A reader forwarded this little story from SUR, a newspaper in Southern Spain.
Law reiterates and clarifies dangerous dog restrictions
“The new law also includes a long chapter devoted to the ownership of potentially dangerous dogs. In this section the Junta de Andalucia has included all the breeds listed in the national legislation (Pit Bull Terrier, Staffordshire Bull Terrier, American Staffordshire Terrier, Rottweiler, Argentine Dogo, Fila Brasileiro, Tosa Inu and Akita Inu) and has added the Doberman.
“Furthermore the dangerous dog category can also be applied to any dog that has been trained to attack or that has been certified as potentially dangerous by a vet due to its weight, size and aggressive character.
“These animals will have to undergo a training course and must be walked on a lead of no more than one metre and wear a muzzle, says the regulation which also bans this type of dog from areas such as children’s playgrounds. More than one dog of this kind must not be walked by any one person at the same time and documents to prove the animal is correctly registered must be carried at all times.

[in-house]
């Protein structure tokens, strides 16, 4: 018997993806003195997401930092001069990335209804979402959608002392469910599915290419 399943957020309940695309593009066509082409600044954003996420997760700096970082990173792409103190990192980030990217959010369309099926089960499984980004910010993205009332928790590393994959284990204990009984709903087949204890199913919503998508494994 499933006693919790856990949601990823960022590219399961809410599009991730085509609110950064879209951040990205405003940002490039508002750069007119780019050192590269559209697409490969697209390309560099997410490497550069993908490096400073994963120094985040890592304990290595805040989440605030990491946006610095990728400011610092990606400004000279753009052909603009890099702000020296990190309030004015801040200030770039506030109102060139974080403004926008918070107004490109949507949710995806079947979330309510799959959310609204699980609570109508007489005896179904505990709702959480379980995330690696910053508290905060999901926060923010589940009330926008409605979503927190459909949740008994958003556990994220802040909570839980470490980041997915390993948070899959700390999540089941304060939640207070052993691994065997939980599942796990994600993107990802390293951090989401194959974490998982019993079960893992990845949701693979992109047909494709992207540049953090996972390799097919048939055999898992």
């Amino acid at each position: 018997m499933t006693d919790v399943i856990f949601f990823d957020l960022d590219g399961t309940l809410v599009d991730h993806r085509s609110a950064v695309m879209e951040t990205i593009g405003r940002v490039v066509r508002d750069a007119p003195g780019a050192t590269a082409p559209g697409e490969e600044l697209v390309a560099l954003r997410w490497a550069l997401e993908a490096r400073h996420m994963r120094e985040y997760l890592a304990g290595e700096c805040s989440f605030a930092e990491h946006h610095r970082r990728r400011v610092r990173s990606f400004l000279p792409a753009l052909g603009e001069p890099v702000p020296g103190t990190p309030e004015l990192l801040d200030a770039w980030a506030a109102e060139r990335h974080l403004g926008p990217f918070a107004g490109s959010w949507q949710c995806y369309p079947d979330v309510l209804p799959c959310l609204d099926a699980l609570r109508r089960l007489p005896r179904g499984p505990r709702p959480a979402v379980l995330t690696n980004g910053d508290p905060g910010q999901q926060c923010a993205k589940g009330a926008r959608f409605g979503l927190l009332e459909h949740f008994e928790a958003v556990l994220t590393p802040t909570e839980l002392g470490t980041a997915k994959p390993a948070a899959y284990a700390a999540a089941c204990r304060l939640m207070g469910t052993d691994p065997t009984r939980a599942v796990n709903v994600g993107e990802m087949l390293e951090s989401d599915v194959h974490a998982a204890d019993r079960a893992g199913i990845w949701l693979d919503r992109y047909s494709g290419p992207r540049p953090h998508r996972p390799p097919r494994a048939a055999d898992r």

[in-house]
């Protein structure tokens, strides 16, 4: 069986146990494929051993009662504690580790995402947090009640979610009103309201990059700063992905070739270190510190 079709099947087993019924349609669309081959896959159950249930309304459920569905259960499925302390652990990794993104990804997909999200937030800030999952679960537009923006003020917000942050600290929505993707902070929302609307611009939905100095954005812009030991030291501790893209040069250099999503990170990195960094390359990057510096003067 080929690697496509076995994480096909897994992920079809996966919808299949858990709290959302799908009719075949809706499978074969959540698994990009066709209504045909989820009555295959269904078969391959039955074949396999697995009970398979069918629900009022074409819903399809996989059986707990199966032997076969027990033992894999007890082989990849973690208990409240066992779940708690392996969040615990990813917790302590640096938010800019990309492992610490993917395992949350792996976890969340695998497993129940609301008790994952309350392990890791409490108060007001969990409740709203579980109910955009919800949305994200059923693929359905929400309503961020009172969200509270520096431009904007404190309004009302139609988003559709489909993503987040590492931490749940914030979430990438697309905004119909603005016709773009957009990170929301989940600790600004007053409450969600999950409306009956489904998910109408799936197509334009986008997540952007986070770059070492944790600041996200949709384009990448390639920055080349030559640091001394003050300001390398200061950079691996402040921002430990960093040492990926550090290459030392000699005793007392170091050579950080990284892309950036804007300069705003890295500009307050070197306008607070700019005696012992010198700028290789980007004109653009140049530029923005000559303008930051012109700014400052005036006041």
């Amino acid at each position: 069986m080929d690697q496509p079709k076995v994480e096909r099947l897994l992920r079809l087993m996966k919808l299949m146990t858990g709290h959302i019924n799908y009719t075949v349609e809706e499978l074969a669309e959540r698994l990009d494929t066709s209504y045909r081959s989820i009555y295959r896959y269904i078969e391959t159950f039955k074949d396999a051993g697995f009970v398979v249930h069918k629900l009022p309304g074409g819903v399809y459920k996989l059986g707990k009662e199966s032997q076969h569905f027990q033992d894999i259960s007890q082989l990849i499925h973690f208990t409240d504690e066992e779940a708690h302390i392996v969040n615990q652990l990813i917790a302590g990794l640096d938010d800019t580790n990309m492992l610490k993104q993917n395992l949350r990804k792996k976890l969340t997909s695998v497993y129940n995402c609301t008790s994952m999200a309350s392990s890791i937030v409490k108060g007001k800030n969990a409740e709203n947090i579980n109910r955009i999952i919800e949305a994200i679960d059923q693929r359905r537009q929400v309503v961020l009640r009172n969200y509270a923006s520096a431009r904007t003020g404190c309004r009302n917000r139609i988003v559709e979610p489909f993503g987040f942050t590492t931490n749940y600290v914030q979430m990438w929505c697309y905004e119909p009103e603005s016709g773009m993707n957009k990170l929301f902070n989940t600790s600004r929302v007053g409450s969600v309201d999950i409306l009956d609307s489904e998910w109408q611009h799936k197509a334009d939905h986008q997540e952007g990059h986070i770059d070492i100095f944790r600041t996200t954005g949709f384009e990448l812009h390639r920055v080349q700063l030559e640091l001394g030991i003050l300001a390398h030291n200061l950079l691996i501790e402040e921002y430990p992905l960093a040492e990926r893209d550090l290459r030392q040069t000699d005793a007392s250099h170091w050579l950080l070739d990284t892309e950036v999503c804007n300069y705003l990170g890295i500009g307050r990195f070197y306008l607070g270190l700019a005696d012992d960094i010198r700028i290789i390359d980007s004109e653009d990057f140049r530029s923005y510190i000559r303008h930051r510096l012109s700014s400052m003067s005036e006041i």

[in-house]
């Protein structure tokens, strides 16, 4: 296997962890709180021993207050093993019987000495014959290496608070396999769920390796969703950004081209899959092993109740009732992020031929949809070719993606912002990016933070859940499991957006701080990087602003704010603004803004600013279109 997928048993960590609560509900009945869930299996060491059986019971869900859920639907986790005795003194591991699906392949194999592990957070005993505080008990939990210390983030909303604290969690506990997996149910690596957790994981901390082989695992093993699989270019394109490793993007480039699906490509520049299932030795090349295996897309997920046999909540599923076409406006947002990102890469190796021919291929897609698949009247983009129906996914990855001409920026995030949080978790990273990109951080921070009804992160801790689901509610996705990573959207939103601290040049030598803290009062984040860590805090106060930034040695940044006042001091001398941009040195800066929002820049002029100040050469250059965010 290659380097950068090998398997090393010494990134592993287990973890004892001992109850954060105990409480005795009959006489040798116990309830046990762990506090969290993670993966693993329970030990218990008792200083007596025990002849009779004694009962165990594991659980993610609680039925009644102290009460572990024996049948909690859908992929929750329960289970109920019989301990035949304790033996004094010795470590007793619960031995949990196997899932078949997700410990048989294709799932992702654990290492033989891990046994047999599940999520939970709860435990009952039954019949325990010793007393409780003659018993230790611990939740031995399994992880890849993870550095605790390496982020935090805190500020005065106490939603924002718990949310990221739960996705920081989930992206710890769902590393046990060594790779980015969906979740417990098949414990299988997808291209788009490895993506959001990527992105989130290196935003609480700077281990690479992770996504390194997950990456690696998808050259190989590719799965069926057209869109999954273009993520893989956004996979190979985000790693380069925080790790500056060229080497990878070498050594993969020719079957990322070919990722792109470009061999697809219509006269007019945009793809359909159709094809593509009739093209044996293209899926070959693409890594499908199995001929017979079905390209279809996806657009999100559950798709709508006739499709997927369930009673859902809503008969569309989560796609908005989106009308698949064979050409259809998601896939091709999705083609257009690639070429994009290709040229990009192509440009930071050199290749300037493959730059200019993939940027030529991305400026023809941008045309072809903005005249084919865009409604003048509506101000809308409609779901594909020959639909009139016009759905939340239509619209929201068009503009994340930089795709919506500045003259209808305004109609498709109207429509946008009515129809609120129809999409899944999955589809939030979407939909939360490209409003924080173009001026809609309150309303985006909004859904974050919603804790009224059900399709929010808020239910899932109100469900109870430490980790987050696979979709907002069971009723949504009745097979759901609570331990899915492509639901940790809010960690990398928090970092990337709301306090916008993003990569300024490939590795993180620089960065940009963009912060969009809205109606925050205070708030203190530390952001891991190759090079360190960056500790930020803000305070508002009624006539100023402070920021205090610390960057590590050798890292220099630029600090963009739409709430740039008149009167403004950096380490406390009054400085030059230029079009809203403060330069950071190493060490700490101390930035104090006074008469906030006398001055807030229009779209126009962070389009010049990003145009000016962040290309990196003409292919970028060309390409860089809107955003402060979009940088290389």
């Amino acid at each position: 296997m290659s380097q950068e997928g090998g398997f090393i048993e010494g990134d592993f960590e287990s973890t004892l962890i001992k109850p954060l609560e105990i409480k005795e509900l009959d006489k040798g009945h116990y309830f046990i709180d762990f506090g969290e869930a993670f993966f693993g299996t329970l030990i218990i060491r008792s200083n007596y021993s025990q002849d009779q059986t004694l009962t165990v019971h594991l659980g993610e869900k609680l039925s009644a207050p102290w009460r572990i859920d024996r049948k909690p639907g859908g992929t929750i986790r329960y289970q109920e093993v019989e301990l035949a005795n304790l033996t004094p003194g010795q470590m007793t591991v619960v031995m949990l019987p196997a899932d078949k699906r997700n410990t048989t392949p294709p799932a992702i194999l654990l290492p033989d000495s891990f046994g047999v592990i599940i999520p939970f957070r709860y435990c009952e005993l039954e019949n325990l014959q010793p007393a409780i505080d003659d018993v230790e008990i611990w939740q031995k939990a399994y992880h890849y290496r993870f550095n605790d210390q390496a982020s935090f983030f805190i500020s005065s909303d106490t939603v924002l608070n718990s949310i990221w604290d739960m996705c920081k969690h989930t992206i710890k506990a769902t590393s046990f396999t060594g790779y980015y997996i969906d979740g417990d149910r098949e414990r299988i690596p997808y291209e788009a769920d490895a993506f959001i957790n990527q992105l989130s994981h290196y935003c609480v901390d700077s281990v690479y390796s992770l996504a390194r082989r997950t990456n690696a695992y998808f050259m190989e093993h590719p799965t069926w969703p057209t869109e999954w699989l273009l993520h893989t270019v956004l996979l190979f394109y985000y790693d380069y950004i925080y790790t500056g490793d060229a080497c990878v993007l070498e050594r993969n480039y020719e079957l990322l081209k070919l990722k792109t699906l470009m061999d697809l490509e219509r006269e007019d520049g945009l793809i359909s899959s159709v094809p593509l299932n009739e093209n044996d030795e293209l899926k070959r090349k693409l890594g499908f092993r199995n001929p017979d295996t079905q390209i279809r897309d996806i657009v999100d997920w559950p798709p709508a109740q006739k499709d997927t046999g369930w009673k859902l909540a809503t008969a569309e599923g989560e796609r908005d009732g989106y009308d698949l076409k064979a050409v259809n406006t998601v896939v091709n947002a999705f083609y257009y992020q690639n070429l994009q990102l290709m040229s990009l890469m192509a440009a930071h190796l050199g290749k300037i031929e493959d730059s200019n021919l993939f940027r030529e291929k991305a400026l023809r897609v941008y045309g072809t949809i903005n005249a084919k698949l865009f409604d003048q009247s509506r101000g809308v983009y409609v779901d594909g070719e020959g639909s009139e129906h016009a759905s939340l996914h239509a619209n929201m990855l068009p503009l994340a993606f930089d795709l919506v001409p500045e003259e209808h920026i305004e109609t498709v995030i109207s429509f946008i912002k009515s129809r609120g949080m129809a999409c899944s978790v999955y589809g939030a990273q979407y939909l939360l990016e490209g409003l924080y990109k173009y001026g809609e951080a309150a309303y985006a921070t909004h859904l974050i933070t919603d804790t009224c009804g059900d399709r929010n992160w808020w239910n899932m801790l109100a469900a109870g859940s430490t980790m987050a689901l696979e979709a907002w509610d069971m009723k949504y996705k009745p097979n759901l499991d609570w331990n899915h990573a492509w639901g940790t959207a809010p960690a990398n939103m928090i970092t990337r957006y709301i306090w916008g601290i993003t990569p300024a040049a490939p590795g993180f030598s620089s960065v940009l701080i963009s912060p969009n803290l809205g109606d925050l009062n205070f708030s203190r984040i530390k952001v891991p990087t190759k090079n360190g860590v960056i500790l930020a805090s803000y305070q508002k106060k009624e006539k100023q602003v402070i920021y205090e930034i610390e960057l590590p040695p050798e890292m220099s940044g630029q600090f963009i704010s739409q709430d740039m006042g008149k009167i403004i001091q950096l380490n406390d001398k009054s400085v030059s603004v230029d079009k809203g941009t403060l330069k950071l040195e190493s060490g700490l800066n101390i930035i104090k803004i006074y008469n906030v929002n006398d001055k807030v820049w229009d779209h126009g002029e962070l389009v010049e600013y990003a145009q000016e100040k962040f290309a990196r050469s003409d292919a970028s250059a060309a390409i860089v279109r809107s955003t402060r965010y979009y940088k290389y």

“Owners of dogs classed as dangerous must obtain a license from their local Town Hall and register their pet on the Andalusian Animal Identification Register (RAIA) through authorized vets. The owner must be over the age of 18 and able-bodied, pass a psychological test, be free of convictions of serious offenses and take out a civil responsibility insurance policy with cover of at least 175,000 euros.” (That equals $266,017 U.S. dollars)
I did a little checking on the Internet and discovered that the dangerous dog regulations in the story above also contain some interesting laws for other types of “dangerous pets” in Southern Spain.
“Under the new system, large reptiles, poisonous insects and large primates will not be allowed in Andalucian households and people who flout the law could be hit with a fine of 115,000 euros ($174,811 U.S. dollars). People living in the region who already own such pets will be given a six-month period to take the forbidden animal to their local city hall and hand it over … “
Owners of dogs, snakes and other “interesting” pets would probably be wise not to share this little story with their local animal control department, humane society, or SPCA. You might give them some silly ideas. /Gary